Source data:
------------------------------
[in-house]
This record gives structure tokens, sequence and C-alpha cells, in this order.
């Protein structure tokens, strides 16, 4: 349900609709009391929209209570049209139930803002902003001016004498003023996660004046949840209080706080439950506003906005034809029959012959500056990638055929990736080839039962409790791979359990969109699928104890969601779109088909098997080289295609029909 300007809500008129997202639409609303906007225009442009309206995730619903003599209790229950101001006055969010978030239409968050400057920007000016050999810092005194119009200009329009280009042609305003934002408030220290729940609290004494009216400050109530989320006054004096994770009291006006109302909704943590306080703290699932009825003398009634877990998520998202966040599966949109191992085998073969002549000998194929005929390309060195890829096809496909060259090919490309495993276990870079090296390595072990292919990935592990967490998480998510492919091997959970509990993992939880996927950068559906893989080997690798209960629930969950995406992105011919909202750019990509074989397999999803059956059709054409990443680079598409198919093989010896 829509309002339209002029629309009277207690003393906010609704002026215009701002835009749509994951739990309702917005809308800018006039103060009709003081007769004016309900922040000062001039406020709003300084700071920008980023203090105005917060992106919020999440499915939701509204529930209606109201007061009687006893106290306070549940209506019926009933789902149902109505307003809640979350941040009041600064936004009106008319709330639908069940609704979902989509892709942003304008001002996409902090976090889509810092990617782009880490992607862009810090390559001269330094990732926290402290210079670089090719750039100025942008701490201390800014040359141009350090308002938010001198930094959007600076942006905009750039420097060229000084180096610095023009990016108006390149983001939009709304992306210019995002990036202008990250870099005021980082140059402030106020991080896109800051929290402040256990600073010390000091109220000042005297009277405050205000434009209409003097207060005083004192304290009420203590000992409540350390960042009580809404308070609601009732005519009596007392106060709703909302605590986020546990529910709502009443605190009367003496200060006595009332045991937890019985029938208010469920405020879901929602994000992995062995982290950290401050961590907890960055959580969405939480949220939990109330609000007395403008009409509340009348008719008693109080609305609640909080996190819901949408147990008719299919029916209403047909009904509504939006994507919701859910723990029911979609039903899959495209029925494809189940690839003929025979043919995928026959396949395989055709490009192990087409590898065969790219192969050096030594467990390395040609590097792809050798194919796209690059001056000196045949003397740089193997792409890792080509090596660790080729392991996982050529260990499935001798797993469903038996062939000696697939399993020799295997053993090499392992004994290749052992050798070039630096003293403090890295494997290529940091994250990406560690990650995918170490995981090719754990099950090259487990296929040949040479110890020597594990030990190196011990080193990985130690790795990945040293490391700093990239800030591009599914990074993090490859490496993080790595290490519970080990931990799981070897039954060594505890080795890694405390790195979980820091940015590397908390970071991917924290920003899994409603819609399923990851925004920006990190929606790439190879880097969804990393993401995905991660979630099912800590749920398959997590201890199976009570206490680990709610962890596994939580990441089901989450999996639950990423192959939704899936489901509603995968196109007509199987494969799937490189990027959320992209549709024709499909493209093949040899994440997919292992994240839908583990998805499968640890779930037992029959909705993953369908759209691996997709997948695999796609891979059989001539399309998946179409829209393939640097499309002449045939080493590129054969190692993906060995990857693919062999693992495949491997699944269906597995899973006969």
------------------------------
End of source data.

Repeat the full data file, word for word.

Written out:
[in-house]
This record gives structure tokens, sequence and C-alpha cells, in this order.
């Protein structure tokens, strides 16, 4: 349900609709009391929209209570049209139930803002902003001016004498003023996660004046949840209080706080439950506003906005034809029959012959500056990638055929990736080839039962409790791979359990969109699928104890969601779109088909098997080289295609029909 300007809500008129997202639409609303906007225009442009309206995730619903003599209790229950101001006055969010978030239409968050400057920007000016050999810092005194119009200009329009280009042609305003934002408030220290729940609290004494009216400050109530989320006054004096994770009291006006109302909704943590306080703290699932009825003398009634877990998520998202966040599966949109191992085998073969002549000998194929005929390309060195890829096809496909060259090919490309495993276990870079090296390595072990292919990935592990967490998480998510492919091997959970509990993992939880996927950068559906893989080997690798209960629930969950995406992105011919909202750019990509074989397999999803059956059709054409990443680079598409198919093989010896 829509309002339209002029629309009277207690003393906010609704002026215009701002835009749509994951739990309702917005809308800018006039103060009709003081007769004016309900922040000062001039406020709003300084700071920008980023203090105005917060992106919020999440499915939701509204529930209606109201007061009687006893106290306070549940209506019926009933789902149902109505307003809640979350941040009041600064936004009106008319709330639908069940609704979902989509892709942003304008001002996409902090976090889509810092990617782009880490992607862009810090390559001269330094990732926290402290210079670089090719750039100025942008701490201390800014040359141009350090308002938010001198930094959007600076942006905009750039420097060229000084180096610095023009990016108006390149983001939009709304992306210019995002990036202008990250870099005021980082140059402030106020991080896109800051929290402040256990600073010390000091109220000042005297009277405050205000434009209409003097207060005083004192304290009420203590000992409540350390960042009580809404308070609601009732005519009596007392106060709703909302605590986020546990529910709502009443605190009367003496200060006595009332045991937890019985029938208010469920405020879901929602994000992995062995982290950290401050961590907890960055959580969405939480949220939990109330609000007395403008009409509340009348008719008693109080609305609640909080996190819901949408147990008719299919029916209403047909009904509504939006994507919701859910723990029911979609039903899959495209029925494809189940690839003929025979043919995928026959396949395989055709490009192990087409590898065969790219192969050096030594467990390395040609590097792809050798194919796209690059001056000196045949003397740089193997792409890792080509090596660790080729392991996982050529260990499935001798797993469903038996062939000696697939399993020799295997053993090499392992004994290749052992050798070039630096003293403090890295494997290529940091994250990406560690990650995918170490995981090719754990099950090259487990296929040949040479110890020597594990030990190196011990080193990985130690790795990945040293490391700093990239800030591009599914990074993090490859490496993080790595290490519970080990931990799981070897039954060594505890080795890694405390790195979980820091940015590397908390970071991917924290920003899994409603819609399923990851925004920006990190929606790439190879880097969804990393993401995905991660979630099912800590749920398959997590201890199976009570206490680990709610962890596994939580990441089901989450999996639950990423192959939704899936489901509603995968196109007509199987494969799937490189990027959320992209549709024709499909493209093949040899994440997919292992994240839908583990998805499968640890779930037992029959909705993953369908759209691996997709997948695999796609891979059989001539399309998946179409829209393939640097499309002449045939080493590129054969190692993906060995990857693919062999693992495949491997699944269906597995899973006969």